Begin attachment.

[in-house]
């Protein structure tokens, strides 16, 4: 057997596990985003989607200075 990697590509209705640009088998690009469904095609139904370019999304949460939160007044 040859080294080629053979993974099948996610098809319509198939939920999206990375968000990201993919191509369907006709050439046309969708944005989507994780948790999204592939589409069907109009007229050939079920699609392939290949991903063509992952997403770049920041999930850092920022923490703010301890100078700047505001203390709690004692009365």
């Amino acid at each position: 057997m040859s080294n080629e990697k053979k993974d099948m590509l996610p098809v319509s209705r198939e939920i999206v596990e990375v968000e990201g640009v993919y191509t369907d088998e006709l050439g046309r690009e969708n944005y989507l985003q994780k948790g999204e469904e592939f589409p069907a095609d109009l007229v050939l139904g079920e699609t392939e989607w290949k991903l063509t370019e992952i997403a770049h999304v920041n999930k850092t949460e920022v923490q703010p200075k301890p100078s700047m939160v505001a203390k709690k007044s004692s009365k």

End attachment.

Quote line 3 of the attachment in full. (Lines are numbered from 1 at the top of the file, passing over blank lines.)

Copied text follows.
């Amino acid at each position: 057997m040859s080294n080629e990697k053979k993974d099948m590509l996610p098809v319509s209705r198939e939920i999206v596990e990375v968000e990201g640009v993919y191509t369907d088998e006709l050439g046309r690009e969708n944005y989507l985003q994780k948790g999204e469904e592939f589409p069907a095609d109009l007229v050939l139904g079920e699609t392939e989607w290949k991903l063509t370019e992952i997403a770049h999304v920041n999930k850092t949460e920022v923490q703010p200075k301890p100078s700047m939160v505001a203390k709690k007044s004692s009365k």